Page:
“In the first 10 minutes, our jaws dropped to the ground,” Mr. Lindgren said. “Nobody in the area could believe it. They were so loud.”
Now, the Lindgrens, along with a dozen or so neighbors living less than a mile from the $15 million wind facility here, say the industrial whoosh-and-whoop of the 123-foot blades is making life in this otherwise tranquil corner of the island unbearable.
They are among a small but growing number of families and homeowners across the country who say they have learned the hard way that wind power — a clean alternative to electricity from fossil fuels — is not without emissions of its own.
Lawsuits and complaints about turbine noise, vibrations and subsequent lost property value have cropped up in Illinois, Texas, Pennsylvania, Wisconsin and Massachusetts, among other states.

For the full story, see:
TOM ZELLER Jr. “For Those Living Nearby, That Miserable Hum of Clean Energy.” The New York Times (Weds., October 6, 2010): A1 & A3.
(Note: the online version of the article is dated October 5, 2010 and has the title “For Those Near, the Miserable Hum of Clean Energy.”)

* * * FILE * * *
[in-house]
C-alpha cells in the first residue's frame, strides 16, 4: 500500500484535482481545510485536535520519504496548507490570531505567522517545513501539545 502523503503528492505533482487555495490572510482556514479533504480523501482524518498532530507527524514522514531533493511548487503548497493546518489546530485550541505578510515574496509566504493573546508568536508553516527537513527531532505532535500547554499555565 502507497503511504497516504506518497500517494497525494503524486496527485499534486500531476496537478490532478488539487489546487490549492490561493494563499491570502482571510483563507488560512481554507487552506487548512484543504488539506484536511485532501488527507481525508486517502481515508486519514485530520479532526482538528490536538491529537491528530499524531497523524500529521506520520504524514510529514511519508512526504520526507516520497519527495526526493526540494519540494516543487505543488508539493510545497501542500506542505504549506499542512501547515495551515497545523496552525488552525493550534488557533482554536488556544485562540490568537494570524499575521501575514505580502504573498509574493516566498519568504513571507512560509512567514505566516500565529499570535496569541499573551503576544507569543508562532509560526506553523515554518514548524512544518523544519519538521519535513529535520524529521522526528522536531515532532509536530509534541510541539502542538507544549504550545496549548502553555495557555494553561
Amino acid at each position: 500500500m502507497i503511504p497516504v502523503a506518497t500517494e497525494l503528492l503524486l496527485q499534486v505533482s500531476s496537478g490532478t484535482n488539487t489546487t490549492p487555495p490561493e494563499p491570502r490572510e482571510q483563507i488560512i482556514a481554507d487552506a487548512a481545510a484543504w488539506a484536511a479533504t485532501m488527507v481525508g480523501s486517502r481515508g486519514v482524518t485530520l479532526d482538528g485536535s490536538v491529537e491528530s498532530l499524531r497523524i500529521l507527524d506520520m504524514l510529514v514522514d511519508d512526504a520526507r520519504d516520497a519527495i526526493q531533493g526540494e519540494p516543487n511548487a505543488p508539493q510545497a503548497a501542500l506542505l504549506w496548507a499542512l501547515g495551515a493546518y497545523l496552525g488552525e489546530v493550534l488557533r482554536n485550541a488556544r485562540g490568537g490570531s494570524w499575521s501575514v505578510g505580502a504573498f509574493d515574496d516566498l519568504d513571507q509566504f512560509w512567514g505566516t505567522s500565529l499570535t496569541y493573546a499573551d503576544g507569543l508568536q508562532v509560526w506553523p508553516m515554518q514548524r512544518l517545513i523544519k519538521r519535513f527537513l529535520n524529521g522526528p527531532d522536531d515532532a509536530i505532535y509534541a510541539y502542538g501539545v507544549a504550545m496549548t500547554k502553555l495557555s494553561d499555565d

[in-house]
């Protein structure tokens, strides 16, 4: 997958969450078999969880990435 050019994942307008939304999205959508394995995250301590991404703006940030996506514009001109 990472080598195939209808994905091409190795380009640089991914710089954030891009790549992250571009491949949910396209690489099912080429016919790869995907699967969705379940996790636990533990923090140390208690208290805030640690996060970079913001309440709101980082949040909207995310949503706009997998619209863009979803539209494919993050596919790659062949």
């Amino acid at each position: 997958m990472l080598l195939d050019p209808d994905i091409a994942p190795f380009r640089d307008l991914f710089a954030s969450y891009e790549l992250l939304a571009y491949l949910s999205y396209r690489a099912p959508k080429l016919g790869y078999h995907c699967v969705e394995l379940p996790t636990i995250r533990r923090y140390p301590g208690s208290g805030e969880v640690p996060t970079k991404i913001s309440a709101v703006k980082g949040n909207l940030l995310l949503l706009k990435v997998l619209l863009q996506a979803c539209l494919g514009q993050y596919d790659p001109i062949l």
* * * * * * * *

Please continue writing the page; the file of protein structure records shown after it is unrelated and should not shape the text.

Capitalism’s Market Entrepreneurs Benefit the Common Man

VanderbiltFiskCartoon2010-11-14.jpg“Rails to riches: An 1870 cartoon depicting James Fisk’s attempt to stop Cornelius Vanderbilt from gaining control of the Erie Railroad Company.” Source of caption and cartoon: online version of the WSJ article quoted and cited below.

I have read H.W. Brands’ Masters of Enterprise book and found that it contained some interesting anecdotes, but not very insightful interpretation. From Amity Shlaes’ useful review quoted below, I would expect the same from Brands’ most recent book.

(p. C7) Mr. Brands laments that capitalism’s triumph in the late 19th century created a disparity between the “wealthy class” and the common man that dwarfs any difference of income in our modern distribution tables. But this pitting of capitalism against democracy will not hold. When the word “class” crops up in economic discussions, watch out: it implies a perception of society held in thrall to a static economy of rigid social tiers. Capitalism might indeed preclude democracy if capitalism meant that rich people really were a permanent class, always able to keep the money they amass and collect an ever greater share. But Americans are an unruly bunch and do not stay in their classes. The lesson of the late 19th century is that genuine capitalism is a force of creative destruction, just as Joseph Schumpeter later recognized. Snapshots of rich versus poor cannot capture the more important dynamic, which occurs over time.